In my review of the first episode of Liar, I was quite firm in my belief that narratives like this told in the mainstream without proper vetting by victims and experts can do unimaginable damage. I still believe that, but episode two of the ITV drama furthers my opinion on both sides of the fence.
On the one hand, the characters are saying all the right things and raising the right points. Should it matter if Laura didn’t physically fight back if the sex was not consensual? Why are victims treated like criminals in the lead up to getting justice (or not, as the case often is)? And, of course, if Andrew is being falsely accused, then how can he ever redeem his shattered reputation once all of this is over?
But this is still a primetime thriller, and so we must endure the increasingly silly plot twists and obvious cliffhangers. The premiere’s main culprit was the reveal of Katy and Tom’s affair – given the same dramatic weight as the central plotline even though the audience neither knows these people well or cares why they committed such a massive betrayal.
Katy’s husband fits into the increasingly stereotypical house husband mold – because he doesn’t work and stays home to look after the kids, he is stripped of his masculinity and must endure the humiliation of a wife with a wandering eye. The whole thing feels like it’s here to fill time.
This week, however, it’s the lost earring that leaves us on edge until next week. Of course Laura left behind evidence when she broke into Andrew’s home, and of course he immediately found it without even looking.
Otherwise, however, there’s still plenty to like about Liar as a whole. Now that the reporting and police interrogation has been dealt with, we’re left with the rather mundane and frustrating part of the process we rarely get to see. Laura feels powerless because of the detectives’ reluctance to break protocol, and Andrew is forced to leave work because of the stares and whispers from colleagues and the general public.
Laura’s social media post may have done harm to her case, but it’s also ensured that Andrew can’t get away from the allegations. If he’s telling the truth (which, again, I doubt), then the scene between him and his son is heartbreaking. A parent’s worst nightmare, having to explain what kind of man you are to a teenager who is just figuring out this stuff.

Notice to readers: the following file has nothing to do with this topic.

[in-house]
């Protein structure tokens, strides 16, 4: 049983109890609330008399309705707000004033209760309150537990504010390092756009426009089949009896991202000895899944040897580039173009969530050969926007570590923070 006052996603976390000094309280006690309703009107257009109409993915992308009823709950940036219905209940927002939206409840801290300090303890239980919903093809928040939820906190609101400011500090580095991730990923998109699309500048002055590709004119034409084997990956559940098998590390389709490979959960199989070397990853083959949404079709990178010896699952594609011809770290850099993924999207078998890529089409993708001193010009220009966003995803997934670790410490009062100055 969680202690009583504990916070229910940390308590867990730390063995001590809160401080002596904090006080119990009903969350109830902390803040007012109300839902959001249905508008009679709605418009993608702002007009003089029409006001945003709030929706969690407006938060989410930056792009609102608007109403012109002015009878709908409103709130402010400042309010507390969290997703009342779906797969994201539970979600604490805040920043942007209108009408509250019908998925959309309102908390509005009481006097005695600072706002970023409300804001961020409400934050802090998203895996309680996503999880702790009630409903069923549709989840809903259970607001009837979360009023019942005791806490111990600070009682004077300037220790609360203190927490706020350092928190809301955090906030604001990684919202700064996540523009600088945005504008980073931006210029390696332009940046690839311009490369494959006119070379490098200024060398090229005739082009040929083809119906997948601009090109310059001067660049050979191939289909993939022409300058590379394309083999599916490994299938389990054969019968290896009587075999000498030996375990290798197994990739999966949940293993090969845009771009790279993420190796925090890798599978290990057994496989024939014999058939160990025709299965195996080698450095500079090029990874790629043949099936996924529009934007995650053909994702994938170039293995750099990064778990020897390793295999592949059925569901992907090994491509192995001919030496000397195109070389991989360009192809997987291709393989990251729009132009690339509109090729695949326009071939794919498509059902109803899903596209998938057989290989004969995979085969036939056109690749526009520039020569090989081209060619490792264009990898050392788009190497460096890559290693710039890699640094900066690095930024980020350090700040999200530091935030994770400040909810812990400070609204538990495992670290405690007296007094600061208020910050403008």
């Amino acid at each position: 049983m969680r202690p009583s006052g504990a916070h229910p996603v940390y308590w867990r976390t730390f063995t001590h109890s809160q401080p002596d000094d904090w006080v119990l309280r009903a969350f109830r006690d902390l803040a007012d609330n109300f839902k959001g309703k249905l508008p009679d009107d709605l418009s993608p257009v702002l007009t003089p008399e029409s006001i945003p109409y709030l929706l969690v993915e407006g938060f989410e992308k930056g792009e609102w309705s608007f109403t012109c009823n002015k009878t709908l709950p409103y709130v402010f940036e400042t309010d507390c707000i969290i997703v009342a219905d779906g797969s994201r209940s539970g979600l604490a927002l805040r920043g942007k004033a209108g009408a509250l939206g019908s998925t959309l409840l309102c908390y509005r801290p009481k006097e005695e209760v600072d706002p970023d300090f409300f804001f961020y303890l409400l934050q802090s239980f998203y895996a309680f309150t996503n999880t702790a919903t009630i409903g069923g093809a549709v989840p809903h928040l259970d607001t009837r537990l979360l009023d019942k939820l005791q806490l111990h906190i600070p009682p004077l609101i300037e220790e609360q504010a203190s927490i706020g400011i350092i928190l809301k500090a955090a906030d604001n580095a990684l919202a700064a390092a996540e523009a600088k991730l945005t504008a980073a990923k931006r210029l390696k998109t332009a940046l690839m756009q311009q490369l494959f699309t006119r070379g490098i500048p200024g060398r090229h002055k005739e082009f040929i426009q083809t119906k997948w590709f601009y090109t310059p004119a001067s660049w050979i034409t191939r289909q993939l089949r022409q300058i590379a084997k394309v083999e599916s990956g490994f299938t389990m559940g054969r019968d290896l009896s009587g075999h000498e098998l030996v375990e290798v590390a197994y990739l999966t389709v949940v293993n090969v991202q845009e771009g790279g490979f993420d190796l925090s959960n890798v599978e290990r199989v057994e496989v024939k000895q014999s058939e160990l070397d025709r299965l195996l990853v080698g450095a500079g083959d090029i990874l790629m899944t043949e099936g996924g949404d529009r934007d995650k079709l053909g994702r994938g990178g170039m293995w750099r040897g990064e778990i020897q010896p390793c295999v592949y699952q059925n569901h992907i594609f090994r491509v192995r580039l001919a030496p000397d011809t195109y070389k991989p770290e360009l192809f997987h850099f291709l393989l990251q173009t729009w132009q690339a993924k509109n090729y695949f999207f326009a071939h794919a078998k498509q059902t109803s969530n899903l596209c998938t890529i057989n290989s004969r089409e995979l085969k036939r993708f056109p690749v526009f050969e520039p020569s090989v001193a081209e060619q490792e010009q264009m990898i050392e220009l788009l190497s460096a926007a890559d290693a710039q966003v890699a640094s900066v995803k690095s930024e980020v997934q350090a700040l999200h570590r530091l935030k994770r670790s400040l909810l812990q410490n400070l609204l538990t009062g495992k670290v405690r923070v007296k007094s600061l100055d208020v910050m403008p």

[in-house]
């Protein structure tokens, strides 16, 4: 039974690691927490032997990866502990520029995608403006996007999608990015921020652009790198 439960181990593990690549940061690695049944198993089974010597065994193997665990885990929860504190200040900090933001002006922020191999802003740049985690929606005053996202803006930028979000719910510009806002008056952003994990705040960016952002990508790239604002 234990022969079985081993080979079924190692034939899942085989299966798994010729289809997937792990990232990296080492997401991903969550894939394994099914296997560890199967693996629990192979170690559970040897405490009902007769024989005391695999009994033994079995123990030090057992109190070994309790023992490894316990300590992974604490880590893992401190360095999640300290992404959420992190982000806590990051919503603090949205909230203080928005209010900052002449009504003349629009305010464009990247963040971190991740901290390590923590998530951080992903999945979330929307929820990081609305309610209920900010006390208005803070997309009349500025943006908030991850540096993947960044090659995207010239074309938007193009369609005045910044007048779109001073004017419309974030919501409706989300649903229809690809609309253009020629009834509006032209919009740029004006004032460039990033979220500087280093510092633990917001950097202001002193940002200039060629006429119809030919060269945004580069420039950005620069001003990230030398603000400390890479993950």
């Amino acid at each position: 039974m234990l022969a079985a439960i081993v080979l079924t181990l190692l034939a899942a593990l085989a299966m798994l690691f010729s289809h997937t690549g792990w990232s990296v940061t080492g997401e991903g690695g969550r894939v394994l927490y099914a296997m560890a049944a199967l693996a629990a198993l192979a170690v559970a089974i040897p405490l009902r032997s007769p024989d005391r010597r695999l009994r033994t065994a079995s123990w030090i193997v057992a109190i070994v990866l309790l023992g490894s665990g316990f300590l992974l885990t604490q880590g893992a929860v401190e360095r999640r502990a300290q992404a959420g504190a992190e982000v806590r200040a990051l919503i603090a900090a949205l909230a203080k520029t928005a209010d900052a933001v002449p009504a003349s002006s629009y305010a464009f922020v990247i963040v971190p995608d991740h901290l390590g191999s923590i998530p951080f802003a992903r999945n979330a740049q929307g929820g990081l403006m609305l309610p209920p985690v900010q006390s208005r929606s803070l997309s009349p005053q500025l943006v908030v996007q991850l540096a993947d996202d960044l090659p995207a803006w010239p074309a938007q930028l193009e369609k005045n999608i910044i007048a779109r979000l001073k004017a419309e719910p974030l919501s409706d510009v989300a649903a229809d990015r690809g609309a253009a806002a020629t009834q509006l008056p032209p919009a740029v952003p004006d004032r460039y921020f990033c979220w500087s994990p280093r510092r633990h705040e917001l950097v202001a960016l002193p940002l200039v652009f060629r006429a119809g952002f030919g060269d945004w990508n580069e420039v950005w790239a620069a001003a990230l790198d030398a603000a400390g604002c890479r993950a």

The revelation that Andrew may have been an abuser of his wife, and that she may have been murdered, is almost definitely a red herring, as we’re still only two hours into a six-hour story. Even so, it doesn’t look good, and certainly doesn’t fit into the ‘nice guy’ image he’s cultivated for himself.
There’s no going back now, and Laura is certainly traumatised about something. The obvious answer is that she is reacting to her rape and being reckless because she’s truly unsatisfied with how quickly the police are moving. She’s a woman possessed, even compromising Tom in her mission to pin something – anything – concrete to Andrew.
Her behaviour doesn’t make much sense should she be lying, unless of course she has convinced herself that it is true to suit her own narrative. I hope that’s not the case, but we’re certainly let to believe it is from the call with a wild Peter Davison at the episode’s end. She’s lied about something like this before, he says, and he wants to help Andrew prove his innocence.
Crucially, we see Laura when she’s on her own and, aside from the one slightly-suspicious moment in the bathroom mirror last week, you can’t say the same for Andrew.
It feels increasingly likely that Liar will turn into a ‘girl who cried wolf’ scenario, with Laura revealed to be telling the truth this time after having lied before. It’s a potentially interesting conundrum for the audience, and one I’m tentatively looking forward to seeing play out.